On a day sometime in September 1990, I experienced one of the most profound days of my life – I observed in a Montessori classroom and knew in every cell in my body and soul that I had found my passion. I don’t recall the exact date but I do recall the very moment when I just knew. This. Was. It.
I was 17 years old, an au pair to a young boy who would eventually be diagnosed with Bipolar as a teenager after many painful years. He was 5 at the time and had been expelled from 3 schools prior to starting at his Montessori school. Because of his history with behavioural issues, the directress, Susan, asked that I accompany him to school so that if his behaviour became out of control, I could take him home immediately. But until he misbehaved, my instruction was to sit as unobtrusively as possible in a corner of the classroom.
In the year that I did this, I only took the boy home twice. Otherwise, day in and day out for a year, I observed and learnt how a Montessori classroom worked. I was a completely blank slate – on the first day I didn’t even know how to pronounce Montessori…
And I will cherish that year always because before I knew the word “normalization”, I witnessed it. Before I had studied the 52 steps to pouring beans, I observed presentations and practice. Before I read about the explosion into writing, I had the privilege of experiencing it through a child. No words, no theory, no knowledge – just experience.
Susan was the most incredible mentor – one of the truest Montessorians I have ever met. She has no idea how profoundly she influences my daily practice, even today nearly 30 years later.
I went from that experience to studying Montessori in the first group of students to do their part-time training in South Africa with the London Montessori Centre (under the guidance of Lucy Thomas (now Cronje) in 1991. Lucy too has no idea how much of a positive influence she continues to have in my daily experience as a Montessorian. I even still use notes she gave us in lectures!
Why am I sharing this? Well, today I encountered yet another experience of being faced with a comment like “ can you please look at using AMI trained people so that…” and you know, such a divisive statement shocks me to my core.
I have the utmost respect for AMI – its history, its current leadership and its invaluable role in being the keepers and protectors of Dr Montessori’s legacy. But AMI alone are not the keepers and protectors – we all are. Even if we were not trained in an AMI training centre. I do not believe for a moment that AMI’s leadership endorses any form of superiority, divisive or judgmental actions and words. In fact I know the opposite to be true. But it is present in our community and it is a problem.
Unless we start embracing the idea of WE, and mean it, Montessori in South Africa is going to continue to shatter into tiny, fragmented pieces. Until we stop the “them” and “us” mind-set, we will not progress. Until we value our diversity and our richness, we will not survive.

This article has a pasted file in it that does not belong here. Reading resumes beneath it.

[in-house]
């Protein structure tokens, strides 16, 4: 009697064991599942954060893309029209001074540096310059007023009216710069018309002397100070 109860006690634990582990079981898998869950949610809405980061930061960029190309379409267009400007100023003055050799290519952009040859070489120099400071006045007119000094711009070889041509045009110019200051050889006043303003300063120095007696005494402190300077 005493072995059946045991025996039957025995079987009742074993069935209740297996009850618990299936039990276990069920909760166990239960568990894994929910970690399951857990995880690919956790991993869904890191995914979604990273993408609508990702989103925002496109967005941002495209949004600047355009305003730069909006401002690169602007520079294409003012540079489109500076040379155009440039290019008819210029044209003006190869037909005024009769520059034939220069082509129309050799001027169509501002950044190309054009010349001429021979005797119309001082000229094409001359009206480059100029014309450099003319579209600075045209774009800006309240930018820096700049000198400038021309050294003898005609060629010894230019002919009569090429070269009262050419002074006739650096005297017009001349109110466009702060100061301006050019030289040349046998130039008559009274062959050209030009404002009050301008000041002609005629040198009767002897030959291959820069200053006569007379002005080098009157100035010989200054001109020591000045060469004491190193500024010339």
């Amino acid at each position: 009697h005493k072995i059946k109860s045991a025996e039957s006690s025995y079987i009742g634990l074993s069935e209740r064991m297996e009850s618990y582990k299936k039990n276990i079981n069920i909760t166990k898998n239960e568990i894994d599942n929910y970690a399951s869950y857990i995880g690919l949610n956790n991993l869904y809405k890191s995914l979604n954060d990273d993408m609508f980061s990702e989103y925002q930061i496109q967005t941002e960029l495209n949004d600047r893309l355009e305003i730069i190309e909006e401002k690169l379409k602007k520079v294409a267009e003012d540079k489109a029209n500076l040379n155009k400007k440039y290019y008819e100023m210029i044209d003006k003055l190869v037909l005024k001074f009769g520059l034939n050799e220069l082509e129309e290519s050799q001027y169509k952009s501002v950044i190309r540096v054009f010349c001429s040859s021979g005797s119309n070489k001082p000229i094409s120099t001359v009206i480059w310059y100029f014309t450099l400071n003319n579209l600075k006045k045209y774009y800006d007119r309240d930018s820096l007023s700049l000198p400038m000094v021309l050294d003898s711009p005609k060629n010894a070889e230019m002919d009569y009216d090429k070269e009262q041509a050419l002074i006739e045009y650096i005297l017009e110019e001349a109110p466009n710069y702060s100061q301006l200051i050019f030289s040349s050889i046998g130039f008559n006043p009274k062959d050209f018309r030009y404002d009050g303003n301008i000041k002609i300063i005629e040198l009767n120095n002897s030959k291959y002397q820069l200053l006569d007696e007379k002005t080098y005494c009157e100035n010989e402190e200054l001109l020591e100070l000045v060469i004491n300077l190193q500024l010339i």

We need to move beyond the “them” and “us” because it is restrictive, punitive and unproductive. We need to move towards ourselves and each other and start truly engaging with understanding and consciously practising Dr Montessori’s famous quote : “We shall walk together on this path of life, for all things are part of the universe and are connected with each other to form one whole unity.”
What does this mean? Well perhaps it means…
The realization that when we criticize the school down the road for not being authentic enough, “AMI enough”, we are behaving like products of traditional education – criticizing, ostracizing, judging, having a “pass/fail” mentality.
Instead we need to understand that that school is part of us and therefore we should extend to them all the things we learnt about being a spiritually prepared adult. Where is our ability to be compassionate, extend a hand and heart, help, guide, mentor? Why is it so hard for Montessorians – AMI trained and not AMI trained – to apply what we do with the children to each other?
I am not saying endorse poor practice – I am saying we need to change our response to it. If we keep judging, if we keep criticizing, if we keep telling people they are inferior, we are going to keep the status quo.
Instead of looking at organisations like SAMA as the “them” and ourselves as the “us” understand that if you are a SAMA member, you are SAMA. When you ask the question “What does SAMA do for me?” ask it first in the mirror. Because SAMA is not separate from you.
Back to the beginning…and the gift of my first Montessori encounters. To this day, I have no idea if Susan was AMI trained or not. No idea if her school was AMI or AMS affiliated or not. I have no idea really where Lucy Cronje did her Montessori training.
What I do know and remember so vividly is that they SERVED CHILDREN. First and foremost, they served children (and continue to do so). And in the moments of memories of them, this is what stands out more than anything. It is not their paper credentials, it is not their external affiliations – it is their service to children that makes them a part of me.
And in my understanding that it is the service to children that makes an authentic Montessorian.
Your authenticity as a Montessorian does not come from an external source, not from a piece of paper that tells you “You are now authentic”. It is through your internal actions and service to the child that authenticity is present, so gently, so humbly and so perfectly.